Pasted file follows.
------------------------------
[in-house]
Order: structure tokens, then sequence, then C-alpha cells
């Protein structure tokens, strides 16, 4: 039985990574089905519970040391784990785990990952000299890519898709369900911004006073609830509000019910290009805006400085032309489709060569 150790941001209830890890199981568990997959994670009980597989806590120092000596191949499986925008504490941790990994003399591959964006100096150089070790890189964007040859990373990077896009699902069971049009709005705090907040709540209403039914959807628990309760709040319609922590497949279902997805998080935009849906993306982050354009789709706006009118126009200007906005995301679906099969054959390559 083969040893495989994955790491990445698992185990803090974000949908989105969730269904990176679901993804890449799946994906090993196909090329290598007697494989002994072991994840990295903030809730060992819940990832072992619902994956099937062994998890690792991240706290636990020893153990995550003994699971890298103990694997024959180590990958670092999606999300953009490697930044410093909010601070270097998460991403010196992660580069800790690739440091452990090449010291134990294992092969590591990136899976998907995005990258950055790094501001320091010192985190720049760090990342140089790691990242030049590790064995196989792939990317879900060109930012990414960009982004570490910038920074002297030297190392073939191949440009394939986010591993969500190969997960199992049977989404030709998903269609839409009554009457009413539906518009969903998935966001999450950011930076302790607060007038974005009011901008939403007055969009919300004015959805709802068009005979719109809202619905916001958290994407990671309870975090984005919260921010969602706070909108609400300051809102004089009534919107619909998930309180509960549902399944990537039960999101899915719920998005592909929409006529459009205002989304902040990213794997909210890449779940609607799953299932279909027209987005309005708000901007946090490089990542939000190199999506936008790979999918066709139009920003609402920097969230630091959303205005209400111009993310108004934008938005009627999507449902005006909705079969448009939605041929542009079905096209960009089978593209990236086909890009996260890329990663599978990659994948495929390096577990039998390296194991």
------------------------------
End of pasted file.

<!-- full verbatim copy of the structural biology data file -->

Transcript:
[in-house]
Order: structure tokens, then sequence, then C-alpha cells
């Protein structure tokens, strides 16, 4: 039985990574089905519970040391784990785990990952000299890519898709369900911004006073609830509000019910290009805006400085032309489709060569 150790941001209830890890199981568990997959994670009980597989806590120092000596191949499986925008504490941790990994003399591959964006100096150089070790890189964007040859990373990077896009699902069971049009709005705090907040709540209403039914959807628990309760709040319609922590497949279902997805998080935009849906993306982050354009789709706006009118126009200007906005995301679906099969054959390559 083969040893495989994955790491990445698992185990803090974000949908989105969730269904990176679901993804890449799946994906090993196909090329290598007697494989002994072991994840990295903030809730060992819940990832072992619902994956099937062994998890690792991240706290636990020893153990995550003994699971890298103990694997024959180590990958670092999606999300953009490697930044410093909010601070270097998460991403010196992660580069800790690739440091452990090449010291134990294992092969590591990136899976998907995005990258950055790094501001320091010192985190720049760090990342140089790691990242030049590790064995196989792939990317879900060109930012990414960009982004570490910038920074002297030297190392073939191949440009394939986010591993969500190969997960199992049977989404030709998903269609839409009554009457009413539906518009969903998935966001999450950011930076302790607060007038974005009011901008939403007055969009919300004015959805709802068009005979719109809202619905916001958290994407990671309870975090984005919260921010969602706070909108609400300051809102004089009534919107619909998930309180509960549902399944990537039960999101899915719920998005592909929409006529459009205002989304902040990213794997909210890449779940609607799953299932279909027209987005309005708000901007946090490089990542939000190199999506936008790979999918066709139009920003609402920097969230630091959303205005209400111009993310108004934008938005009627999507449902005006909705079969448009939605041929542009079905096209960009089978593209990236086909890009996260890329990663599978990659994948495929390096577990039998390296194991």